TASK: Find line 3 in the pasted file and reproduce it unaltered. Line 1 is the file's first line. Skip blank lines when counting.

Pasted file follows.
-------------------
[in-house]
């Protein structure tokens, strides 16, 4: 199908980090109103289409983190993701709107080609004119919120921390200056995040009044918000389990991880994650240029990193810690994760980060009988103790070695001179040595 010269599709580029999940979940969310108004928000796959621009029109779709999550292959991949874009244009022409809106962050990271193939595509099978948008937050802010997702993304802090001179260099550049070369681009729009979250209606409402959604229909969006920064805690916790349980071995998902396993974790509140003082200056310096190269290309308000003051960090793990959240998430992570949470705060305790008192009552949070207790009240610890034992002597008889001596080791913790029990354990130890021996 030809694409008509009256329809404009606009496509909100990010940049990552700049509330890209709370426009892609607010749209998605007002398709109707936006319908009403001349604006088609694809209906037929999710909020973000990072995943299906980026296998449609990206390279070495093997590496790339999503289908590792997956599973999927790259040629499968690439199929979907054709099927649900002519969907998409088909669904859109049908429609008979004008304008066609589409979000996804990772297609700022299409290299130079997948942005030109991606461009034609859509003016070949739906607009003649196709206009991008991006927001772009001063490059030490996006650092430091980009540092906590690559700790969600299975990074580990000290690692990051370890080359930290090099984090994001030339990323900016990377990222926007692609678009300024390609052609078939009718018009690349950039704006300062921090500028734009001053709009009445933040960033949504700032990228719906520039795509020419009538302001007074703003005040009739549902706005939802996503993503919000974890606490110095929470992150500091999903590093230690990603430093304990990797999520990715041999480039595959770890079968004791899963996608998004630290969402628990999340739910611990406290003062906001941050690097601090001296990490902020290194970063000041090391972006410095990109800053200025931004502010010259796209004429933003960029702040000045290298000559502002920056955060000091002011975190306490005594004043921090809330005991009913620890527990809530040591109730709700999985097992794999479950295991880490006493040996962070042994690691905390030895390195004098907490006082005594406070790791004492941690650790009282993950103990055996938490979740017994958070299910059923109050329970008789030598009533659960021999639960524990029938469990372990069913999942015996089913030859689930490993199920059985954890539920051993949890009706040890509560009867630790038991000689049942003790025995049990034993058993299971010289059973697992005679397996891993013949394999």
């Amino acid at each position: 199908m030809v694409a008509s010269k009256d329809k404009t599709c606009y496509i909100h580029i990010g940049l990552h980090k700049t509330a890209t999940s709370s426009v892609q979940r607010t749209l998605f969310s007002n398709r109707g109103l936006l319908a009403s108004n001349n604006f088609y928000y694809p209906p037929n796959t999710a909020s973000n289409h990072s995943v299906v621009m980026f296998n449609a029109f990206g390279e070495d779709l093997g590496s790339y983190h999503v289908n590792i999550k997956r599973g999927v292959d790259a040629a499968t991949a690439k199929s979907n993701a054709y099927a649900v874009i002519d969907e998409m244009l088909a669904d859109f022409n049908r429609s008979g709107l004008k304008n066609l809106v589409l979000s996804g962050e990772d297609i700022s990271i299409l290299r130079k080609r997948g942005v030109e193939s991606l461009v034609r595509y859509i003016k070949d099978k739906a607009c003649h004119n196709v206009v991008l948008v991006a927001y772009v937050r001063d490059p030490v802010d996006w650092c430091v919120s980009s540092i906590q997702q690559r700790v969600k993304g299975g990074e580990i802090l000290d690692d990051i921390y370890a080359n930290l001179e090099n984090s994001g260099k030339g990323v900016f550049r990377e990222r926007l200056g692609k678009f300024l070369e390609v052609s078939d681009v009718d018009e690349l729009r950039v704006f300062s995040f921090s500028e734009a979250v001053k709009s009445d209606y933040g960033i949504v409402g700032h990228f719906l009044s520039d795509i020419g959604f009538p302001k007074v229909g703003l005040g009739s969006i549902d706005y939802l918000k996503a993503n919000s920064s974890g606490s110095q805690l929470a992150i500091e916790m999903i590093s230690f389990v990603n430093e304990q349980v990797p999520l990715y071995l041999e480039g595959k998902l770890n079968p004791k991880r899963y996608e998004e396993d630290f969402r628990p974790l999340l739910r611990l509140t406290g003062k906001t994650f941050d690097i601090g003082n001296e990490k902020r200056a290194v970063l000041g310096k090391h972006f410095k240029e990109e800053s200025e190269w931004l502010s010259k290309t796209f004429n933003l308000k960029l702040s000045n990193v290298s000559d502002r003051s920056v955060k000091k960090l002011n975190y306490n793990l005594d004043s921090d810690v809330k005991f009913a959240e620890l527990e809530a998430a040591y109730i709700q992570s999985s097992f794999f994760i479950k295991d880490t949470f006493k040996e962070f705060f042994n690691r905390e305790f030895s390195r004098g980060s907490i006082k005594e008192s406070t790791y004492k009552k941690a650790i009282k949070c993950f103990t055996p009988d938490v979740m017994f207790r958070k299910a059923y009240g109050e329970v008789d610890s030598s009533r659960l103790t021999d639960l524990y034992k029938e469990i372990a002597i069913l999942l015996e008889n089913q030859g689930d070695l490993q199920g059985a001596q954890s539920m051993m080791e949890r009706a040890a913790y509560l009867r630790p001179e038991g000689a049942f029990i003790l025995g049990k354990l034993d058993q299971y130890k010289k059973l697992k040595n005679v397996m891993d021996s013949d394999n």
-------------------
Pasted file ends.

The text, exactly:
């Amino acid at each position: 199908m030809v694409a008509s010269k009256d329809k404009t599709c606009y496509i909100h580029i990010g940049l990552h980090k700049t509330a890209t999940s709370s426009v892609q979940r607010t749209l998605f969310s007002n398709r109707g109103l936006l319908a009403s108004n001349n604006f088609y928000y694809p209906p037929n796959t999710a909020s973000n289409h990072s995943v299906v621009m980026f296998n449609a029109f990206g390279e070495d779709l093997g590496s790339y983190h999503v289908n590792i999550k997956r599973g999927v292959d790259a040629a499968t991949a690439k199929s979907n993701a054709y099927a649900v874009i002519d969907e998409m244009l088909a669904d859109f022409n049908r429609s008979g709107l004008k304008n066609l809106v589409l979000s996804g962050e990772d297609i700022s990271i299409l290299r130079k080609r997948g942005v030109e193939s991606l461009v034609r595509y859509i003016k070949d099978k739906a607009c003649h004119n196709v206009v991008l948008v991006a927001y772009v937050r001063d490059p030490v802010d996006w650092c430091v919120s980009s540092i906590q997702q690559r700790v969600k993304g299975g990074e580990i802090l000290d690692d990051i921390y370890a080359n930290l001179e090099n984090s994001g260099k030339g990323v900016f550049r990377e990222r926007l200056g692609k678009f300024l070369e390609v052609s078939d681009v009718d018009e690349l729009r950039v704006f300062s995040f921090s500028e734009a979250v001053k709009s009445d209606y933040g960033i949504v409402g700032h990228f719906l009044s520039d795509i020419g959604f009538p302001k007074v229909g703003l005040g009739s969006i549902d706005y939802l918000k996503a993503n919000s920064s974890g606490s110095q805690l929470a992150i500091e916790m999903i590093s230690f389990v990603n430093e304990q349980v990797p999520l990715y071995l041999e480039g595959k998902l770890n079968p004791k991880r899963y996608e998004e396993d630290f969402r628990p974790l999340l739910r611990l509140t406290g003062k906001t994650f941050d690097i601090g003082n001296e990490k902020r200056a290194v970063l000041g310096k090391h972006f410095k240029e990109e800053s200025e190269w931004l502010s010259k290309t796209f004429n933003l308000k960029l702040s000045n990193v290298s000559d502002r003051s920056v955060k000091k960090l002011n975190y306490n793990l005594d004043s921090d810690v809330k005991f009913a959240e620890l527990e809530a998430a040591y109730i709700q992570s999985s097992f794999f994760i479950k295991d880490t949470f006493k040996e962070f705060f042994n690691r905390e305790f030895s390195r004098g980060s907490i006082k005594e008192s406070t790791y004492k009552k941690a650790i009282k949070c993950f103990t055996p009988d938490v979740m017994f207790r958070k299910a059923y009240g109050e329970v008789d610890s030598s009533r659960l103790t021999d639960l524990y034992k029938e469990i372990a002597i069913l999942l015996e008889n089913q030859g689930d070695l490993q199920g059985a001596q954890s539920m051993m080791e949890r009706a040890a913790y509560l009867r630790p001179e038991g000689a049942f029990i003790l025995g049990k354990l034993d058993q299971y130890k010289k059973l697992k040595n005679v397996m891993d021996s013949d394999n």